Series of unrelated short stories covering elements of crime, horror, drama and comedy about people of different species committing murders, suicides, thefts and other sorts of crime caused by certain motivations; perceived or not.
Due to budgetary constraints in its second season, the network decided to cut costs by shooting some episodes on videotape rather than film. Because videotape was a relatively primitive medium in the early 1960s, the editing of tape was next to impossible. Thus, each of the 6 episodes was "camera-cut" as in live TV, on a studio sound stage, using a total of four cameras. The requisite multicamera setup of the videotape experiment, pretty much precluded location shooting, severely limiting the potential scope of the story-lines, and so, the short-lived experiment was ultimately abandoned. The limitations of using videotape (e.g., it could not be edited as cleanly as film and its visual quality was poorer) led them to switch back to film for the rest of the series, despite the greater cost. The 6 videotaped episodes were titled: Twilight Zone: The Lateness of the Hour (1960); Twilight Zone: Static (1961); Twilight Zone: The Whole Truth (1961); Twilight Zone: The Night of the Meek (1960); Twilight Zone: Twenty Two (1961); Twilight Zone: Long Distance Call (1961) and then transferred to film for broadcast, which saved the producers about $5,000 per episode. See more »
[Opening narration - season 3]
You are traveling through another dimension, a dimension not only of sight and sound but of mind. A journey into a wondrous land of imagination. Next stop, the Twilight Zone!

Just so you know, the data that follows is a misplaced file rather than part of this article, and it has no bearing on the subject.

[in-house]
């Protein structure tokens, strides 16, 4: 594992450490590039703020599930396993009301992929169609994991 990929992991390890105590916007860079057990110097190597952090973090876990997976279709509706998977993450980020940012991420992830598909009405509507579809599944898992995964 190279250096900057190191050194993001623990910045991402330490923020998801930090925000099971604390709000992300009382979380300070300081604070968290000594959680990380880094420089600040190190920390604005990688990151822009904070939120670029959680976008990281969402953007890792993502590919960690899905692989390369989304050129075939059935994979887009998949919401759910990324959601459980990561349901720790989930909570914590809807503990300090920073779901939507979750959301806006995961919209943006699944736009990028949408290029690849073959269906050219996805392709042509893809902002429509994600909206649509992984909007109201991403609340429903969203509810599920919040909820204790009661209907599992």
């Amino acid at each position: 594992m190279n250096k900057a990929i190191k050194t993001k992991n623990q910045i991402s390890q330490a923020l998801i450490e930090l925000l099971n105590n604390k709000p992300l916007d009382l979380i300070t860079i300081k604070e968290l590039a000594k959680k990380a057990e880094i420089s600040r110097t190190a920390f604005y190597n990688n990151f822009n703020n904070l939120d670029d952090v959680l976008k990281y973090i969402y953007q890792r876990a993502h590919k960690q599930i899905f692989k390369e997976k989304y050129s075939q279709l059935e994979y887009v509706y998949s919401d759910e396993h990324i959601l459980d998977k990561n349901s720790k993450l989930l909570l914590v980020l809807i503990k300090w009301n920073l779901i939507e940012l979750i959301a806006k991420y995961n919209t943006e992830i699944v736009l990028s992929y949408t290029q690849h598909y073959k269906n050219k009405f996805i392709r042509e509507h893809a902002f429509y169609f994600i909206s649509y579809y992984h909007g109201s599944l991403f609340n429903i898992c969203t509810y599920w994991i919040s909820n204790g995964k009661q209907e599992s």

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How much do we really know about our next door neighbors? The pleasant facade they masquerade around becomes a stilted and decorative shield for them when their prevailing circumstances are totally cop aesthetic. What happens though, when adversity besieges, and the obligatory veneer is stripped away? The affable camaraderie of your friendly neighborhood kindred spirit, (otherwise known as your neighbor) becomes abruptly, and instantaneously obviated with these circumstances, and now, your neighbor is now a vulgar,venomous, vile, gut-wrenching, self-absorbed- for- survival- mode, monstrous parasite! This episode "The Shelter" is unequivocally,one of the best "Twilight Zone" segments out of the entire series! While it is compared to "The Monsters Are Due On Maple Street", I felt that "The Shelter" was a great deal more compelling. The intensity of the characters' excoriation was extremely gripping with the episode. As opposed to "The Monsters Are Due On Maple Street" where the people extracted a little too much exaggerated paranoia. The cast was very well put together, including Jack Albertson and Larry Gates. (Gates played a doctor, and was down in the basement in the "Twilight Zone's" "The Shelter", just like he was in the movie "Cat on a Hot Tin Roof" ). "The Shelter" possesses a vitriolic contempt with which these threatened individuals harbored! This enmity is far more of a lethal arsenal than any defense weapon around. How much do we hate? What exactly is it that we are thoroughly willing to do just to stay alive? The desperation, the prejudice, the primal fears, and the scruple less non cooperation we capitulate to at the first sign of terror, becomes a grim scenario that is truly alarming!! This "Twilight Zone" segment "The Shelter" purveys an incredibly desperate acrimony which basically admonishes the entire human race. This false alarm for apocalyptic calamity with this "Twilight Zone" segment has encapsulated an aggregate character assassination for all of these New York suburban misanthropes who became victimized by this precariously macabre situation. You might want to look in the mirror and attempt to reaffirm the distinction between man and beast after watching this "Twilight Zone" episode. I did, and, quite frankly, such a situation that "The Shelter" brought before me, has made it very difficult for me to distinguish any comfortable dichotomy between human beings, and a bloodthirsty wolf pack!! This wry little epigram definitely put me in an frightfully horrid mood, particularly on a philosophical level! Rod Serling hones in on the rudimentary instincts of man, which are for better, or, for worse, Serling accomplishes this parody in a very successful manner too! What is the most significant aspect to Rod Serling's works is the esoteric element to them that transcends the importance of television ratings and popularity! This intriguing quality is one whereby the paradigms in which Rod Serling manifests were stunningly pertinent to the thought patterns of modern twentieth century America! I do not mean that these ideas were remotely similar to Eisenhower era conceptions, I mean that Serling pinpoints many U.S. cold war ideologies with an utterly succinct and identifiable accuracy! Rod Serling had attained such a creative stranglehold on television entertainment with "Twilight Zone" that it almost seemed as though programming approval from CBS President, William Paley, became relegated to the triviality of a tertiary concern! So many "Twilight Zone" segments were fabulous, and I feel that this episode of "Twilight Zone" entitled "The Shelter" was totally outstanding as well!!
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